Commission Told Family Violence is Everyone’s Responsibility
Tuesday, 11th August 2015 at 11:17 am
Domestic violence advocate and Pro Bono Australia Impact 25 member, Rosie Batty, implored Australian’s to continue raising awareness of the issue at the first Royal Commission into family violence being held in Victoria.
Batty, the key witness at Monday’s hearing, said, as domestic violence affects one in three women, every sector in society has a responsibility to keep up the momentum for change.
“This is one of the largest issues that we know as a society, and yet we’ve only just started to have our eyes open to it,” Batty said.
“We cannot afford to lose that, because this is our moment in time for change to happen… to challenge the views, and the acceptance of this problem, and start to say, no we don’t actually have to live with it. We don’t have to accept or tolerate it, we can actually stop it.”
Batty has campaigned for family violence awareness since her 11-year-old son Luke was murdered by his father in the town of Tyabb, on Victoria’s Mornington Peninsula in February 2014.
Since being named Australian of the Year, Batty alone has spoken to 40,000 people about issue. She said if one person can reach this number of people, it’s “ridiculous” that there isn’t greater awareness.
“This an enormous societal issue, but we’ve really only being acknowledging it as such for what, two years,” Batty said to the media after the hearing.
“Many people have worked for decades in this space never seeing change and never feeling heard.”Either there are no banners, they are disabled or none qualified for this location!
Batty said victim blaming is pervasive, and she wants people to change their language to focus on the abuser instead of the victim.
“I talk to [people] about how we really look at victim blaming as a society. We don’t realise we do it,” she said.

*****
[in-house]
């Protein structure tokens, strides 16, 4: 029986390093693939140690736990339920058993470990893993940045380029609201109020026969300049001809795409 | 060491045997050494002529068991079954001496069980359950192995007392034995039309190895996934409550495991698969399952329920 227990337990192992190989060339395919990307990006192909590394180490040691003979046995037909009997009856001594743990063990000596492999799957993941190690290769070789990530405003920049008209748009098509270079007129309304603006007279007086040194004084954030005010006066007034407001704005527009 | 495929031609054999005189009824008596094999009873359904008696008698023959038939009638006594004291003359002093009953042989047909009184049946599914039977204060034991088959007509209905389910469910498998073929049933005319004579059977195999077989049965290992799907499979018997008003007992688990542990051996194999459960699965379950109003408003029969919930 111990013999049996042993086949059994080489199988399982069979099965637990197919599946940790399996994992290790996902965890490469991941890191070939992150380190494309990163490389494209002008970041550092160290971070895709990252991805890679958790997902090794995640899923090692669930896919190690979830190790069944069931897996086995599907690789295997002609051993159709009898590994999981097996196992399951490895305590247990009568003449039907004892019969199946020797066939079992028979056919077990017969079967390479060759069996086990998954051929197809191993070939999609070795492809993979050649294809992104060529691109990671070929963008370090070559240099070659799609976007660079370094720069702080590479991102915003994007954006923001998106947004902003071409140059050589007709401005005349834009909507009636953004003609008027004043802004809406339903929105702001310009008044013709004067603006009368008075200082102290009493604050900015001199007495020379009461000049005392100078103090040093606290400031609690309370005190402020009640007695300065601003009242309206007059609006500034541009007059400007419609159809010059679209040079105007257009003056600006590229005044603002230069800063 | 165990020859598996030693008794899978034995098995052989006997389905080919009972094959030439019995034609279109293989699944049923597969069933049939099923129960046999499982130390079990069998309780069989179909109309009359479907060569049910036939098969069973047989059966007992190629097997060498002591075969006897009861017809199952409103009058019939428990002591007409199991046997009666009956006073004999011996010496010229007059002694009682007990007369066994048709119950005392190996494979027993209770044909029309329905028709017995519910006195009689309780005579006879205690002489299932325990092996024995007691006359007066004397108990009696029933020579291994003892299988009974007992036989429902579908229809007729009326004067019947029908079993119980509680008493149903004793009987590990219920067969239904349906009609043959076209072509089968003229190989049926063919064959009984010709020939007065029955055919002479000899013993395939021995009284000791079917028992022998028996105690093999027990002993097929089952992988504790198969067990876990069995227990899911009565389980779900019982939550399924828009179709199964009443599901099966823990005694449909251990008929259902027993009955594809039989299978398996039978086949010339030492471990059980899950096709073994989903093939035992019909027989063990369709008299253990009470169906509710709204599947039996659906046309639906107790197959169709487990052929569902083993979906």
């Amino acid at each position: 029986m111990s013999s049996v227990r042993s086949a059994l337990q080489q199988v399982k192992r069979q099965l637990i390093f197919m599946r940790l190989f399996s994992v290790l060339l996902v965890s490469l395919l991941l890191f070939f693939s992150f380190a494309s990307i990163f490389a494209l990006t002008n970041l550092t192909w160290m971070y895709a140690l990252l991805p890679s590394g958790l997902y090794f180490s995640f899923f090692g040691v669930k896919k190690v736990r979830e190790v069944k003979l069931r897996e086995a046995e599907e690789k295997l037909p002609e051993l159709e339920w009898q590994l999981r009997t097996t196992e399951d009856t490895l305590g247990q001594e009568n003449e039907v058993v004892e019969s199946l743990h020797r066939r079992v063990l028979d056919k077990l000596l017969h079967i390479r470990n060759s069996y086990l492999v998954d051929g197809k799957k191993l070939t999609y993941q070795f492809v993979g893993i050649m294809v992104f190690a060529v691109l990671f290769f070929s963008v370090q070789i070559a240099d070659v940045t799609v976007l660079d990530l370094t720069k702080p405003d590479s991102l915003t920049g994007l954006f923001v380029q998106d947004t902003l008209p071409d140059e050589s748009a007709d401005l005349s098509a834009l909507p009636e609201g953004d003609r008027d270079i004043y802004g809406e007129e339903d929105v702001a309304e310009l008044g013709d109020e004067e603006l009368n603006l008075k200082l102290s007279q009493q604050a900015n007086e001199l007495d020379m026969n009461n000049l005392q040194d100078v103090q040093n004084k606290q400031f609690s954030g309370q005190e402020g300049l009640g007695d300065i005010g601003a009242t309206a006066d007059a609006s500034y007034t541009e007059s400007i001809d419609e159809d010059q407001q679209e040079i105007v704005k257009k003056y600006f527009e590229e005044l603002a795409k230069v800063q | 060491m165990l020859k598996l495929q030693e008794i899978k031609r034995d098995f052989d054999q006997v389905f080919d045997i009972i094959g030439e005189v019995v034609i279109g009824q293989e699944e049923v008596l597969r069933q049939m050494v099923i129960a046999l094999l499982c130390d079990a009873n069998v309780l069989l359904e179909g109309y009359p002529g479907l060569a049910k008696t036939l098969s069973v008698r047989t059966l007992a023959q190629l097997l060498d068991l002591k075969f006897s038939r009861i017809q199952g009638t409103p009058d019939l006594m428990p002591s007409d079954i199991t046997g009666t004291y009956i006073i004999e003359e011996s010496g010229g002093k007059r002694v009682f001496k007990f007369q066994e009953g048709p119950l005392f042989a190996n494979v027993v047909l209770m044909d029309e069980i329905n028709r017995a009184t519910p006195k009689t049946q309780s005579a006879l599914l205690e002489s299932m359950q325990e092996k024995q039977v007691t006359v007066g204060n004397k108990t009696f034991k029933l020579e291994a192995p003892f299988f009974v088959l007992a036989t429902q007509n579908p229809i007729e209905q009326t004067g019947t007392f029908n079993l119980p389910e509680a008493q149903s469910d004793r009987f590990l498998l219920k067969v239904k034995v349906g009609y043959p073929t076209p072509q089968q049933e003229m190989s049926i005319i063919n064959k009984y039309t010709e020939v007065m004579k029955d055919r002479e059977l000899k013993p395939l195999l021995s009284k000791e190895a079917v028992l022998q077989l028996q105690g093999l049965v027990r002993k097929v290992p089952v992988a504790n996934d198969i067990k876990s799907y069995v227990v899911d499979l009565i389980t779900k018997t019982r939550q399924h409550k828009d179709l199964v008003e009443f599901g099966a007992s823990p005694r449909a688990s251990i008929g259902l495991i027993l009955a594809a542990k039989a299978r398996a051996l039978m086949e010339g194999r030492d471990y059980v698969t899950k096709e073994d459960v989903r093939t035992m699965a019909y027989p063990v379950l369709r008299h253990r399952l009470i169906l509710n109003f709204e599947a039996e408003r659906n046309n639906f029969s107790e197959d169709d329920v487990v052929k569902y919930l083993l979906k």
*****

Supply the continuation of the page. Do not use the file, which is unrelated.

“I ask them to consider the next time they’re raising questions like ‘why doesn’t she leave’, when indeed that is a pivotal time when indeed you can be murdered, that we should really be considering the perpetrator’s behaviour.
“We actually spend most of our time discussing and criticising and judging the victim and the perpetrator remains out of conversation and discussion.”
The focus of Monday’s hearing was on culture change in the community and workplace, and witnesses highlighted the link between family violence and gender inequality.
Speaking to the media after the hearing, Batty criticised politicians for making inappropriate remarks about women.
“I think as a country we’ve become very aware of the sexist attitudes of leaders in our country, we hear those statements and we don’t like them,” she said.
“I think cultural change means no one is immune, cultural change has to come from the highest levels. We just need to be mindful of our attitudes and opinions and challenge them.”
Batty called for better education programs on gender equality and healthy relationships, and said they should begin as early as kindergarten and continue throughout schooling.
“My understanding is that societies who have more gender balance have less violence. If we understand and appreciate that, then what we’re really needing to do is see that more fully demonstrated,” Batty said.
“As I see it, for culture change, it’s about that saturation where, and I hope I’ve done my part over this past year, society starts to recognise that, oh that’s family violence.”
It is the final week of public sittings for the Royal Commission, which was initiated by Victorian Premier Daniel Andrews after meeting with Batty.